It is, at least in the general public and in the teaching of history in schools, a well accepted idea that the development of railways brought economic development to the West in the nineteenth century in the United States. But thinking about it, it is also entirely possible that the railways went were business was already established, after all the railways companies were seeking profit.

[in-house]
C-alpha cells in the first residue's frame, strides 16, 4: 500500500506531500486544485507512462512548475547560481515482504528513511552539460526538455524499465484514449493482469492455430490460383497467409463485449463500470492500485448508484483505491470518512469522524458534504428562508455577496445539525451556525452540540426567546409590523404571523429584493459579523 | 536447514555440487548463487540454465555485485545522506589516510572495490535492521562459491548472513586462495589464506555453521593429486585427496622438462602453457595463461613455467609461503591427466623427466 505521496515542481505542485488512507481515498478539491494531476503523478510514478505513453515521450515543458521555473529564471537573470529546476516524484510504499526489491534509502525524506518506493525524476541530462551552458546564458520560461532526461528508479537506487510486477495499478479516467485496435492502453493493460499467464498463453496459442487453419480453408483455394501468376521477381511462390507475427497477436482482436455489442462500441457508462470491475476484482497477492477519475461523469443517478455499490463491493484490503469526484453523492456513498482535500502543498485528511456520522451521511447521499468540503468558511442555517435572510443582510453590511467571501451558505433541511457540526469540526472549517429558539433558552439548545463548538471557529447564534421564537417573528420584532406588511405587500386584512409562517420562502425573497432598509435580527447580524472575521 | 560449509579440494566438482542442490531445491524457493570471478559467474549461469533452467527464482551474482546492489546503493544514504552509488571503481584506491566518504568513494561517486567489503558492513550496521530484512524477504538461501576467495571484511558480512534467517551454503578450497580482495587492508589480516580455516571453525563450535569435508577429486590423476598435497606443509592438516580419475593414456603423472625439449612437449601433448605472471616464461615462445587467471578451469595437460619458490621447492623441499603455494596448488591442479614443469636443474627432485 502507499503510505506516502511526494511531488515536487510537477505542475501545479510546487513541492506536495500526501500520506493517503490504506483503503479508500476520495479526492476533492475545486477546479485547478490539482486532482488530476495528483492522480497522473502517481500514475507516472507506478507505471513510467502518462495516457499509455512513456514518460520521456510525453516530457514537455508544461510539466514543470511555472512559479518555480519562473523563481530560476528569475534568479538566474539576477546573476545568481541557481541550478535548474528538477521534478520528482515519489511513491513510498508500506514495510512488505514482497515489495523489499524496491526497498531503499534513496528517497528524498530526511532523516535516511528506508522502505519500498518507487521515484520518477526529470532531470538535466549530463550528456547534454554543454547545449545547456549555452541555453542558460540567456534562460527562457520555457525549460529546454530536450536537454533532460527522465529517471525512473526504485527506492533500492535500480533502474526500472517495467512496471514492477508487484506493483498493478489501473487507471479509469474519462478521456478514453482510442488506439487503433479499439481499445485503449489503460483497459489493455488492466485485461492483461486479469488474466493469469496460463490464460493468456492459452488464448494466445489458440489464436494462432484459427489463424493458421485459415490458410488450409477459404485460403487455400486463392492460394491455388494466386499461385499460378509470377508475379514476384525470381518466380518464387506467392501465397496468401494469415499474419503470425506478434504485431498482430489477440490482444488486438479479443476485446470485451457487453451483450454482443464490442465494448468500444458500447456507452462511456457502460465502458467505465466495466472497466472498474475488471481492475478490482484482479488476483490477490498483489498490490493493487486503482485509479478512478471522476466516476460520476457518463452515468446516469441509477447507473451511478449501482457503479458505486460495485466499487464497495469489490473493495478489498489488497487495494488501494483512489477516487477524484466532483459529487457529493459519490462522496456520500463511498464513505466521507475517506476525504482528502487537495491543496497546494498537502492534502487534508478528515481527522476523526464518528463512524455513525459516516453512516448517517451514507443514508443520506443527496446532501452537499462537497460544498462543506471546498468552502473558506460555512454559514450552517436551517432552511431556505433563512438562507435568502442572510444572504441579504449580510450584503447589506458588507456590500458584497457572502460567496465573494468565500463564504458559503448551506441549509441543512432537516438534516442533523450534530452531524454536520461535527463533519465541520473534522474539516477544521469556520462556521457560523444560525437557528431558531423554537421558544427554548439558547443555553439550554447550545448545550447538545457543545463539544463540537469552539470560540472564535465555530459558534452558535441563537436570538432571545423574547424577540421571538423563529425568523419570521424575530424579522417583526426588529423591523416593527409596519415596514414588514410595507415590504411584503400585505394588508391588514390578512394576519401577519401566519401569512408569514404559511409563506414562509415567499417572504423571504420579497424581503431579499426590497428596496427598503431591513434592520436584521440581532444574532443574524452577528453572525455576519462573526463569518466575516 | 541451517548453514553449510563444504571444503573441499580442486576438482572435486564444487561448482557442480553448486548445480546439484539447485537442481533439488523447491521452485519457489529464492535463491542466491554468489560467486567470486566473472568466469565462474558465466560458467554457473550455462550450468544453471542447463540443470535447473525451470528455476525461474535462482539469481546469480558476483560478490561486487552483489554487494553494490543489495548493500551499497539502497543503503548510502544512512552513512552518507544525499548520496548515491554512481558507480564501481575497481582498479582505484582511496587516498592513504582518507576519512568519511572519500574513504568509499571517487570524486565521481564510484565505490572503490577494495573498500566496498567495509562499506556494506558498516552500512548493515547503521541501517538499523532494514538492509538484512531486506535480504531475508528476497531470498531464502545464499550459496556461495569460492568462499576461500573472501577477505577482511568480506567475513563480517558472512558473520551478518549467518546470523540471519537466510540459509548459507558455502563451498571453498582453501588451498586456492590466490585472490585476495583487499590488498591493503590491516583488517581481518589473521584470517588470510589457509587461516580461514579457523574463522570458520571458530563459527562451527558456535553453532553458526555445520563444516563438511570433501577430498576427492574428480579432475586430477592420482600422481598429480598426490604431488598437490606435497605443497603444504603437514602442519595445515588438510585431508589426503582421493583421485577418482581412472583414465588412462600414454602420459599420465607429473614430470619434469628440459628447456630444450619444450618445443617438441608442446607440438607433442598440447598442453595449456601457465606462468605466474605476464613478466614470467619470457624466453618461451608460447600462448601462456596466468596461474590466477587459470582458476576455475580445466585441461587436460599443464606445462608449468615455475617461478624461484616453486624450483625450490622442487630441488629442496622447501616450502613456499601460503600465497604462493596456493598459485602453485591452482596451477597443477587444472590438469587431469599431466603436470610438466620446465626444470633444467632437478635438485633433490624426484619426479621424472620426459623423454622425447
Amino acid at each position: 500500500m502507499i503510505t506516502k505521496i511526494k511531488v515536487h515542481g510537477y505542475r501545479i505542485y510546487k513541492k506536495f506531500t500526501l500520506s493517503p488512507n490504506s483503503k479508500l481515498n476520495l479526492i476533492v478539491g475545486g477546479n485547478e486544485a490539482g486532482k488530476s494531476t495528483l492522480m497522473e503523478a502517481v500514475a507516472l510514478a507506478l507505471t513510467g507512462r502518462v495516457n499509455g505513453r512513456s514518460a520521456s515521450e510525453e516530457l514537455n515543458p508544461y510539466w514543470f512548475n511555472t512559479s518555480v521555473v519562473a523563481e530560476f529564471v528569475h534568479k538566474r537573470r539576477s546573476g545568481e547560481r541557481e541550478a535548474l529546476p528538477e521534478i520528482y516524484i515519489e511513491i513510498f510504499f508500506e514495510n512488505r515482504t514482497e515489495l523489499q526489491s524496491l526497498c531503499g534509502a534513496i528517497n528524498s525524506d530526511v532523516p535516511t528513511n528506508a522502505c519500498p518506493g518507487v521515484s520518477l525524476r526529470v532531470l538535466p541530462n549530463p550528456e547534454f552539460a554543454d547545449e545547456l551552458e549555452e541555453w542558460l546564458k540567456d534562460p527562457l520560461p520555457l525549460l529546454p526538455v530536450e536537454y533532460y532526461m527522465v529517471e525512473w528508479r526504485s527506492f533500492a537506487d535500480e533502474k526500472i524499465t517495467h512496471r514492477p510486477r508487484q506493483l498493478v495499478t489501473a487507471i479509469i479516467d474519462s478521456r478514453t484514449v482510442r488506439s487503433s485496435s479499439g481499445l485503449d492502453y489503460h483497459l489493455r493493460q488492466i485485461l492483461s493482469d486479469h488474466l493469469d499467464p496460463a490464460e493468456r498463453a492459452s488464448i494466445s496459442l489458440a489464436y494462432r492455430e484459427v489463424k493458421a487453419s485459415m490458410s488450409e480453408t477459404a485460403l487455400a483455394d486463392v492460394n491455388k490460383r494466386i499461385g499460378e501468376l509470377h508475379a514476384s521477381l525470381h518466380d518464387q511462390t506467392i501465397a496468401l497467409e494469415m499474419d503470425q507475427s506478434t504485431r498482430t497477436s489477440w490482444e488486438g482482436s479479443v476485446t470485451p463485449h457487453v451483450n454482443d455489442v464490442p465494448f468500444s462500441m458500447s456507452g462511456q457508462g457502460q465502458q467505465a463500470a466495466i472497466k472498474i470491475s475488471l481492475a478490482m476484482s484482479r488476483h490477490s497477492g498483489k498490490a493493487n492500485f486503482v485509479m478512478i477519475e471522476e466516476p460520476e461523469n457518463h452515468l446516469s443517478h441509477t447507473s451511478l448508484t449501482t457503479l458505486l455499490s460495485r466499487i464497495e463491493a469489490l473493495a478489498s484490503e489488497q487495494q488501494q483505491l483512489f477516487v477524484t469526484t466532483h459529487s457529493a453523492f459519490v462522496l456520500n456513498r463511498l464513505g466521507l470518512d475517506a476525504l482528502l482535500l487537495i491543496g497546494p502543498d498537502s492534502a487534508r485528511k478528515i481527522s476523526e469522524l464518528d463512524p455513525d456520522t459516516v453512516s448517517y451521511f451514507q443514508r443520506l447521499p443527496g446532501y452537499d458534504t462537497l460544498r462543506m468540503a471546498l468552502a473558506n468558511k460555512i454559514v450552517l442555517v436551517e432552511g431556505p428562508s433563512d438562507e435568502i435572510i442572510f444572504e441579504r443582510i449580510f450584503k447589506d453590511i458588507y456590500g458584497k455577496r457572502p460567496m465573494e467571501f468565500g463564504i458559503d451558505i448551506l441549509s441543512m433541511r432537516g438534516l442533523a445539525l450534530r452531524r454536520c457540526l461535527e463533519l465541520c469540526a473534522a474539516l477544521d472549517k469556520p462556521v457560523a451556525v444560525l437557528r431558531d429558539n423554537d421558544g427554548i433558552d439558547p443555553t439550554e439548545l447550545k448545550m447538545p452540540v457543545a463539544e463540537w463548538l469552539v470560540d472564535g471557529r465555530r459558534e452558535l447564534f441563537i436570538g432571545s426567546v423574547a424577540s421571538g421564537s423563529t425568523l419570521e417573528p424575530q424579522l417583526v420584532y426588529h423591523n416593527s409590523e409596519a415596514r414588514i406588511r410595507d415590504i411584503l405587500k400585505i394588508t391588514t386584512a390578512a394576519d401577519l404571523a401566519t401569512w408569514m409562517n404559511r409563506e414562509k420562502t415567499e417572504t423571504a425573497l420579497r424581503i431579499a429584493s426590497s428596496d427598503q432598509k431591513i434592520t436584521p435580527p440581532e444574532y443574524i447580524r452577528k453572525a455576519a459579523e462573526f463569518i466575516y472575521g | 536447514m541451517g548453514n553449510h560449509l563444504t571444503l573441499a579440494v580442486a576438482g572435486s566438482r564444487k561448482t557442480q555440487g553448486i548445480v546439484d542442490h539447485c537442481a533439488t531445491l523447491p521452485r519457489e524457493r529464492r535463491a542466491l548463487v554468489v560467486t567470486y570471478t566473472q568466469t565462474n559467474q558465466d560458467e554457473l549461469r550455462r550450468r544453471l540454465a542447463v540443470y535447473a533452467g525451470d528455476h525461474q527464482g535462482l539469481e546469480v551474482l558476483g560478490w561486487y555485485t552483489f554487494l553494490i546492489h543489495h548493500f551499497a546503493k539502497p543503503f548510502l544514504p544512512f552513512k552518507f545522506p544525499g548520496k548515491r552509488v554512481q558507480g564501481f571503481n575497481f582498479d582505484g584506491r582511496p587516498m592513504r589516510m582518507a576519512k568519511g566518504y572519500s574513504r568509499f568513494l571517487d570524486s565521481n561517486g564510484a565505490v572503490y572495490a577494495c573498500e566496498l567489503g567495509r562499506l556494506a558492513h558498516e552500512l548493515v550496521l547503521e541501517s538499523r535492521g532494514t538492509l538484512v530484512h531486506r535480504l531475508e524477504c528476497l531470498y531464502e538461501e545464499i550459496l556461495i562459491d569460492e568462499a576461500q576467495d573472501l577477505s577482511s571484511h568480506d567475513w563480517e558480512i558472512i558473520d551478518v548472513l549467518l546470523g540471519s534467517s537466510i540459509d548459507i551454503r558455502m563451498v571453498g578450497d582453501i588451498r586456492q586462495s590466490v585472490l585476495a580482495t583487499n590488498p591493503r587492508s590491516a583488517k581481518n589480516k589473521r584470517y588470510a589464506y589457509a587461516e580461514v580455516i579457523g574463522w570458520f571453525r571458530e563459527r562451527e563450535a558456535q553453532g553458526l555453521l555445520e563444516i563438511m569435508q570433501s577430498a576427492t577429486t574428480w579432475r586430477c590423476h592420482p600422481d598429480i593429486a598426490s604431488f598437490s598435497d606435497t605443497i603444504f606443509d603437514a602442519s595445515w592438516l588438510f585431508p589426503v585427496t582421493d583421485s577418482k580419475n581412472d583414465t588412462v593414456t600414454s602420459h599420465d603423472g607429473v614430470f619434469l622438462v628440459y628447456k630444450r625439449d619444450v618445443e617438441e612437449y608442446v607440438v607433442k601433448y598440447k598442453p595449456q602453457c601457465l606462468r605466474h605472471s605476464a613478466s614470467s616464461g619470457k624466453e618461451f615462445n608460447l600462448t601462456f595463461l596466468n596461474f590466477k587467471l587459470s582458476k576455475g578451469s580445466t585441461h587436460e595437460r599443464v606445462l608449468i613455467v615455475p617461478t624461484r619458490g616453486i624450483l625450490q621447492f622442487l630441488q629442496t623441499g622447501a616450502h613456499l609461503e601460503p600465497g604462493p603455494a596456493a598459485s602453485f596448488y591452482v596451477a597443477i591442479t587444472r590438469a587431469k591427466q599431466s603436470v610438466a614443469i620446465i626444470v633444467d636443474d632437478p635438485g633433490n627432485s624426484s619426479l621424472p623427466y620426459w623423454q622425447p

Jeremy Atack, Fred Bateman, Michael Haines and Robert Margo look at this chicken and egg question under a new light with new a new technology, GIS data. Using geographic data on population density, as a measure of economic development, as well as the fraction of urban households and the development of the railroad system. Using difference in difference estimation they find indeed that development preceded the railway. There certainly is anecdotal evidence for that, as the most advanced western state at the time, Ohio, did not rely on railways, but canals. And Michigan was the first to adopt railways. But this does not mean that railways did not transform the economic landscape, as they caused urbanization.